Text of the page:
Three in every four riders in Britain regularly carry a whip in their day-to-day riding, survey findings suggest, with a majority saying it should never be used continuously out of aggression or frustration.
Whip use in equestrian sports is a highly debated topic.
Two presenters at the recent annual International Equitation Science Conference, Jane Williams and Kirstin Spencer, shared insights on whip use and its perception in riding sports.
Williams’ presentation centred on understanding whip use by riders in sporthorse disciplines; Spencer focused on an evaluation of whip use in British showjumping.
Previous research has focused mainly on whip usage in the racing industry; however, it is necessary to evaluate all disciplines in order to effectively address whip usage concerns and any welfare issues.
A British survey revealed 72% of respondents rode regularly with a whip when doing roadwork, hacking, schooling or lessons.
Nearly 70% of survey participants agreed that whips should only be used by experienced riders. Additionally, the great majority wanted to see tighter restrictions on whip use in competitions, including warmup.
Those surveyed were asked to share how they use whips. The majority said they are used to reinforce aids, for training, and should be used lightly and never continuously out of aggression or frustration.
“It is encouraging to see most riders believed the whip should be used as a training aid,” Williams said.
“However, when asked how and when to use it in this way, this was not always aligned to how horses learn, outlining a need for increased rider education”.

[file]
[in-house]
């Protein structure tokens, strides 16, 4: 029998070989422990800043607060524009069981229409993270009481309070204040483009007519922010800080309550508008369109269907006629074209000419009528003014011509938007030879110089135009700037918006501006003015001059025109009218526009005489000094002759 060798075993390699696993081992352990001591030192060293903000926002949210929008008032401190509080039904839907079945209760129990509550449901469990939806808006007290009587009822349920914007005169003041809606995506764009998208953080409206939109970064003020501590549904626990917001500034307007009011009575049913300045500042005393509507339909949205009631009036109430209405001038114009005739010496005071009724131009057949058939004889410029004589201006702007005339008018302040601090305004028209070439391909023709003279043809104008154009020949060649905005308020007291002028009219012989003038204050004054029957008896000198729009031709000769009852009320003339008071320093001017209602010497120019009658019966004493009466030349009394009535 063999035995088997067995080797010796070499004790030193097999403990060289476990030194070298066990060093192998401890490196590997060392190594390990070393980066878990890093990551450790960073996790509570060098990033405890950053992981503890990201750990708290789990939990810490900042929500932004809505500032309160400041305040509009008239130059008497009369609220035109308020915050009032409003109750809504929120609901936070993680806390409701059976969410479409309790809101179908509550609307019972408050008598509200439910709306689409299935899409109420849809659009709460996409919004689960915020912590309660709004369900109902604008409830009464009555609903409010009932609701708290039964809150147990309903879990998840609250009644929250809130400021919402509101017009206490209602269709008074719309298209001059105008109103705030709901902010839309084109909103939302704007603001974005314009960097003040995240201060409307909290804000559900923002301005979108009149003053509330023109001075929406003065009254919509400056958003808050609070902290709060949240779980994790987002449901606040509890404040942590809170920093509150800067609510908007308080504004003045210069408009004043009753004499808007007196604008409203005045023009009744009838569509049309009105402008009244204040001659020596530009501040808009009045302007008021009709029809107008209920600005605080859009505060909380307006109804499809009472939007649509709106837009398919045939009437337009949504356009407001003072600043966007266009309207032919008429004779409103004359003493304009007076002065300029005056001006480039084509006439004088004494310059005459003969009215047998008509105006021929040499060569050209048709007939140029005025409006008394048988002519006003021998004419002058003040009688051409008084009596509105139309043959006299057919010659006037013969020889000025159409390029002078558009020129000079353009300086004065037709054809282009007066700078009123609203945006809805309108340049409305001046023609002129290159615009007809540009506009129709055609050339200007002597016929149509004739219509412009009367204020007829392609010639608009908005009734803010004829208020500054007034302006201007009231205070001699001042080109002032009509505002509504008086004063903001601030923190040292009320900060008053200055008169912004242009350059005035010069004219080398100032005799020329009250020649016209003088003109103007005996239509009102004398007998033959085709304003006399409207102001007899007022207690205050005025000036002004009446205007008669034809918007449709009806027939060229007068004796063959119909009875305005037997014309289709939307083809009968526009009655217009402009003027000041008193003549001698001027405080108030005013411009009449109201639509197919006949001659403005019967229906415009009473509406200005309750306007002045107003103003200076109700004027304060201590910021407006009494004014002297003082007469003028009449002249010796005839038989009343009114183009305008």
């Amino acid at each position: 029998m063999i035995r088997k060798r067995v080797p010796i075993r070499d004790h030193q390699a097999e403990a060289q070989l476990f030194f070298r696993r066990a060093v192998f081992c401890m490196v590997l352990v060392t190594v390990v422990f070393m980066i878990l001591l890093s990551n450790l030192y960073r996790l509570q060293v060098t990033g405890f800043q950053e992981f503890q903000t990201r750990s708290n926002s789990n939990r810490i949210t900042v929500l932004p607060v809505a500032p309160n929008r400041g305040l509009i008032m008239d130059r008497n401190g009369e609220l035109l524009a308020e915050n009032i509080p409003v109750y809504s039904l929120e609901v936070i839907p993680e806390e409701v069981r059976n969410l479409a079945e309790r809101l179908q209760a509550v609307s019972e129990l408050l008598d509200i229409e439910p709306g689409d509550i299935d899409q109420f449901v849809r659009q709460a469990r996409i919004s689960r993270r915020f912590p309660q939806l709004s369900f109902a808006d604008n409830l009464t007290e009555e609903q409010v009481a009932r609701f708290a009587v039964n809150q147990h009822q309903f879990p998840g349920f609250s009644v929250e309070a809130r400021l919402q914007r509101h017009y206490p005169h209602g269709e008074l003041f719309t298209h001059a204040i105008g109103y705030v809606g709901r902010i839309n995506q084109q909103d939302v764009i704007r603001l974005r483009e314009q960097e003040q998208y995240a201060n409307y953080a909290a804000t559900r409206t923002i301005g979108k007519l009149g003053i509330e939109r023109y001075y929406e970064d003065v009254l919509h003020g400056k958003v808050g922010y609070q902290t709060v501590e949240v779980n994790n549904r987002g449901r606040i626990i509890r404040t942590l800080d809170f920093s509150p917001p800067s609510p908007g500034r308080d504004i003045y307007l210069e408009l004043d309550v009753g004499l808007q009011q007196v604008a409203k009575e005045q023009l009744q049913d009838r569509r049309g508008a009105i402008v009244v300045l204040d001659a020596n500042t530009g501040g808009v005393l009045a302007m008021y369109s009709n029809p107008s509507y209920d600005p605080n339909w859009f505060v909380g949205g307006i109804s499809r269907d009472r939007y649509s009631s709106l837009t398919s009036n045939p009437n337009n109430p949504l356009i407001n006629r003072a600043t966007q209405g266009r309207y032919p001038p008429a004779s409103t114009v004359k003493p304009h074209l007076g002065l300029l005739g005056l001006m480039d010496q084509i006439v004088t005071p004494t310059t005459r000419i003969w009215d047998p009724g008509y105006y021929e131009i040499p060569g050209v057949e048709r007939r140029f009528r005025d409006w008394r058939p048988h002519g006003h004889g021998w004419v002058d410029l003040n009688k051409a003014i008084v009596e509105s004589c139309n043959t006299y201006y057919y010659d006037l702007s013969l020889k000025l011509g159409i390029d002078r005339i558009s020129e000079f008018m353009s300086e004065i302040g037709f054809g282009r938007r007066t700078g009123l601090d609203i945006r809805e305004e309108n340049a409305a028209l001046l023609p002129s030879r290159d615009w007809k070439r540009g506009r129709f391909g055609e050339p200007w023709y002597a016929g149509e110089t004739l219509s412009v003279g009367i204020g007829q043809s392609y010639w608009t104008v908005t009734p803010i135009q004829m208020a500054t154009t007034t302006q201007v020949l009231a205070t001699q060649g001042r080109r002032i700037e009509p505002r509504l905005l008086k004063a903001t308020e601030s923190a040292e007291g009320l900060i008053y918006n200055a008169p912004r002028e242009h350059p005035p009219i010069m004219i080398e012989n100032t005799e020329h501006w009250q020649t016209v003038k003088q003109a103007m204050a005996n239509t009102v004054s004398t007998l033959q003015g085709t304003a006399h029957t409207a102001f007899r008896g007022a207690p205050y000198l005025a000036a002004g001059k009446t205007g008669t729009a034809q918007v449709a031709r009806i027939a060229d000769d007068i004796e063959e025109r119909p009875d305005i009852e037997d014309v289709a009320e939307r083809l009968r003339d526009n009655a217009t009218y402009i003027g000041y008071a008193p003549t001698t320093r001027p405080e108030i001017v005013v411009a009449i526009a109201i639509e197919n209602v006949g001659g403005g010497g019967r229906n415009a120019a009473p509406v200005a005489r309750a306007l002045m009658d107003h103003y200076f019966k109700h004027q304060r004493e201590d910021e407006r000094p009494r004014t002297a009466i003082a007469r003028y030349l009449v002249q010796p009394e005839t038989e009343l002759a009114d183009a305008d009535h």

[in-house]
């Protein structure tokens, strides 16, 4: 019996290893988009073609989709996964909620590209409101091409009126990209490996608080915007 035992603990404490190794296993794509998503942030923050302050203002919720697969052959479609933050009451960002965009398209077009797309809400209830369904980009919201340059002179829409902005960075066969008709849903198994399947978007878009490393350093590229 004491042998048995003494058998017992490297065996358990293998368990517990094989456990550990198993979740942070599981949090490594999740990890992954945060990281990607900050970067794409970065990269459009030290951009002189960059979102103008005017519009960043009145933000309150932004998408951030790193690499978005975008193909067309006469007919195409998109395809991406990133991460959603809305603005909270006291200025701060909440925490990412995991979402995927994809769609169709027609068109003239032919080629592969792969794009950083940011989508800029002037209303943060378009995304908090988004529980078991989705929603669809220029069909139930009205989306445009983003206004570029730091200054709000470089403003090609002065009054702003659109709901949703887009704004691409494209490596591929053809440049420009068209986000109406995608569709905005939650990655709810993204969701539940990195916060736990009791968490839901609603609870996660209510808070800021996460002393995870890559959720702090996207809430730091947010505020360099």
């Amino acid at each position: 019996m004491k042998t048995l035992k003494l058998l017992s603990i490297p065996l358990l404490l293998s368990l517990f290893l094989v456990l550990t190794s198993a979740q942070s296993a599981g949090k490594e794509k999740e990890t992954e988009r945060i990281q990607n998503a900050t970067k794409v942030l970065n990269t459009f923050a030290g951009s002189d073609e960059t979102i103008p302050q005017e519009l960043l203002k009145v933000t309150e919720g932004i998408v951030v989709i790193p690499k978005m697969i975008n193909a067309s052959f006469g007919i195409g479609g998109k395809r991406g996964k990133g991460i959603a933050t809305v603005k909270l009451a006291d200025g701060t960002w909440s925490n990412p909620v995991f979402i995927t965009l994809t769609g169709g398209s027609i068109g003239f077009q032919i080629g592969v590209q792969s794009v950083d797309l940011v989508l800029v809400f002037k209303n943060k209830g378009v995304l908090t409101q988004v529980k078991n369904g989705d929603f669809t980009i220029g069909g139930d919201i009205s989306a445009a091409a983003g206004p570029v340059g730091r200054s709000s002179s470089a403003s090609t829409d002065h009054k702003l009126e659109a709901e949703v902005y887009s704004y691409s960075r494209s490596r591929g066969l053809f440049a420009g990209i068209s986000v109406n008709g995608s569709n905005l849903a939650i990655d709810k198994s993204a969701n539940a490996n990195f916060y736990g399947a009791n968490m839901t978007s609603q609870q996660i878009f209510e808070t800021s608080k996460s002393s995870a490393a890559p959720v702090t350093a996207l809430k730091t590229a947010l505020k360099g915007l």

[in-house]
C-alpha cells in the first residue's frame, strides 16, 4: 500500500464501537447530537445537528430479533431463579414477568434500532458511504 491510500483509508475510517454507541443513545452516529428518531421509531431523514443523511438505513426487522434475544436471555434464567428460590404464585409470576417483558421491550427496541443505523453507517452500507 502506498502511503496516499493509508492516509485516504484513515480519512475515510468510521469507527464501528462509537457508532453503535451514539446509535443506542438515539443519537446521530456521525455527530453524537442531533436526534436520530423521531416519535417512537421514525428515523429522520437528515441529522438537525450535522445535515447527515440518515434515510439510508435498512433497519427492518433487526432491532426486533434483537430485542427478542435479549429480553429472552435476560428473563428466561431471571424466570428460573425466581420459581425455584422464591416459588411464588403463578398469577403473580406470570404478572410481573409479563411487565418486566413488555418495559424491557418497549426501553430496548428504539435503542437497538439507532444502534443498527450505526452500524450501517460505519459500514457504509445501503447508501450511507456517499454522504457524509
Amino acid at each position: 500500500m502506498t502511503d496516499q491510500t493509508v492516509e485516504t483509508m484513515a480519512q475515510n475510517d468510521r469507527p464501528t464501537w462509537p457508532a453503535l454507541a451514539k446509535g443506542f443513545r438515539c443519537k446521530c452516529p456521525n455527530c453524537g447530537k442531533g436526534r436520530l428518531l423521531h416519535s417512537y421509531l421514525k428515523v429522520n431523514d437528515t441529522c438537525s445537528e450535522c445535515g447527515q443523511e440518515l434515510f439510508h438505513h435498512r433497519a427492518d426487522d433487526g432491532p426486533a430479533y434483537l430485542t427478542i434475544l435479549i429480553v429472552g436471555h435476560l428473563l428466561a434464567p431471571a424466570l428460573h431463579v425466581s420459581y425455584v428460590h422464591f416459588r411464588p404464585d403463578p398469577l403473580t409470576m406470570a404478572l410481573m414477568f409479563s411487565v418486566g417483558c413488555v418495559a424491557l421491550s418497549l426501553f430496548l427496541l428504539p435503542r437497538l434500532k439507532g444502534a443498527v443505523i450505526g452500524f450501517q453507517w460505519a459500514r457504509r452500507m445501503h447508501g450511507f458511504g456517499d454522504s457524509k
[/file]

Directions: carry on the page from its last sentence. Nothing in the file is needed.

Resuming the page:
Another study evaluated streamed data recordings of British Showjumping affiliated competitions between August 2018 and January 2019. This study included 285 horses and riders competing at heights between 0.8m and 1.25m.
Statistical analyses were conducted to determine if and how whip usage related to performance.
The findings revealed that about 76% of riders carried a whip, of which 14% of those riders actually used their whip in competition.
Additionally, this study found that increased whip usage correlated with decreased performance (increased faults). These findings complement previous studies published in 2012 and 2013.
Spencer said: “Observations found whips often being used with poor timing which may reflect rider education issues such as misunderstanding a horse’s cognitive ability and how it learns.”
Potential issues were also recognised within British Showjumping regulations, she said. For example, significant use took place whilst riders held their reins and British Showjumping technically excludes this type of use.
Initial findings raised further questions as to the efficacy of using a whip to enhance horse performance in showjumping competitions, she said.
There appeared to be an appetite for change in whip use and training, they said.
This would require riders, trainers, coaches and others to understand how horses learn. Understanding how horses learn would lead to effective rider decision-making regarding when and how to use a whip if necessary.
The pair said more research was needed to better understand how whips were used across the industry and in competition. Investigating what is currently considered normal will provide insight on how to best establish and change regulations in order to protect the welfare of our equine partners and preserve equestrian sports, they said.